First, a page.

September 30, 2016 by Angela Stelmakowich, Editor
VANCOUVER – Capital requirements could always be increased to cover an extreme event, such as a huge earthquake in British Columbia, but a balance must be struck, Jeremy Rudin, superintendent of the Office of the Superintendent of Financial Institutions (OSFI), suggested during a Q&A at NICC in Vancouver.
“We have to pick a spot that finds the right balance between the two parts of our mandate. We have picked a spot for capital requirements on earthquake that needs to balance the interest of the policyholders and, at the same time, allow companies to take reasonable risks,” Rudin said in response to a question posed by Don Forgeron, president and CEO of Insurance Bureau of Canada (IBC).
Pointing out that “in a few years, Canada is going to have one of the highest capital standards for earthquake,” Forgeron had asked Rudin’s thoughts on a new C.D. Howe paper, written by former federal superintendent Nicholas Le Pan.
Le Pan recommended development of a last-resort federal emergency backstop arrangement for property and casualty insurers to minimize the systemic financial impact resulting from a “catastrophic and likely uninsurable natural disaster.”
Calling earthquake his “favourite example of the balancing act,” Rudin told attendees that OSFI “can raise capital requirements even further and that will make even more secure the potential payment to insure earthquake peril.”
However, “we know that increases the cost of providing the coverage.” As such, and because earthquake coverage is not compulsory, “it will reduce the number of people who are covered,” he explained.
“At some point, we could have what we believe to be completely bullet-proof earthquake capital requirements and it will definitely protect the one person who bought earthquake insurance,” he quipped.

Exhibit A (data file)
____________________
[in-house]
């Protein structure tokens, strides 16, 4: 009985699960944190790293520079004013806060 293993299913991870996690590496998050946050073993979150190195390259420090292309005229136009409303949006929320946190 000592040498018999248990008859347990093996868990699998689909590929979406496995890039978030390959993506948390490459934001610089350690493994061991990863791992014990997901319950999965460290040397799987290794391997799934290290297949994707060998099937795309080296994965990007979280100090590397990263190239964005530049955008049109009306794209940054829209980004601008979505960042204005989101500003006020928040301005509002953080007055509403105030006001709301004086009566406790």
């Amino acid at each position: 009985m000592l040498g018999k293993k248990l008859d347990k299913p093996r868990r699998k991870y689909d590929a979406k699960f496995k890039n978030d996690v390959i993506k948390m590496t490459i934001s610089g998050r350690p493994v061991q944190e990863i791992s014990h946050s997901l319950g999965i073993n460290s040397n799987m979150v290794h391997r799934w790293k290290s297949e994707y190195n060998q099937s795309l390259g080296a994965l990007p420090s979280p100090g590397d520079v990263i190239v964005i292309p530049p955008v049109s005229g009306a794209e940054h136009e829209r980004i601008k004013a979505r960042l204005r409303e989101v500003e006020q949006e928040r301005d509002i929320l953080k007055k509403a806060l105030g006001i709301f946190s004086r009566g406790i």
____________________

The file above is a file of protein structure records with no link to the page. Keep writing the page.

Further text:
Still, “implicit in this is that there is a not completely unimaginable peril beyond which the capital requirements will not be sufficient,” Rudin told attendees.
“A high-intensity earthquake in a large urban centre is a severe, but plausible, event that Canada has yet to experience,” he said in a speech prior to the Q&A.
“It is a peak peril that has a loss potential greater than any other event. Indeed, catastrophic losses from earthquakes may pose a threat to the financial well-being of many p&c insurers,” Rudin said.
By complying with OSFI’s Minimum Capital Test (MCT) “insurers take a big step towards being financially prepared for an earthquake,” he said, but emphasized the MCT requirements are “not a safe harbour for earthquake preparedness.”
Insurers still must continue to stress test their particular exposures in assessing their own capital needs, he said.
During the Q&A, Rudin pointed out the MCT is “not a substitute for the analysis that each individual firm needs to do and it’s important to emphasize the responsibility of the firms themselves.”
Rudin said in his speech that “catastrophic disasters are, by definition, rare, so previous loss experience is a relatively poor guide to the future. The industry is always running a race between its ability to gain and understand data and potential drift in the exposures.”
Both insurers and regulators “have to be conscious of the fact that mitigation activities may not keep pace with the evolution of the risks for whatever reason, in part because the evolution of the risks is very difficult to assess,” Rudin said during the Q&A.
This is why he views Cats as “the prototypical emerging risk issue. Even if the underlying distribution of Cat losses doesn’t change, we don’t have a very good sense of what it is. Why? Because we don’t get enough observations,” he said.
“If the distribution is changing – as we have every reason to believe it is – and in an adverse way, we have very few observations that allow us to update that.”
Insurers would be well-advised to focus on staying ahead of risks and “be aware of the possibility that catastrophic events, particularly weather-related disasters, may become more frequent and more severe,” he noted in his speech.
As well, a need exists “to go beyond focusing on the most apparent risks and broaden their scope to include emerging risks and the exposures that arise from risk transfer and mitigation activities.”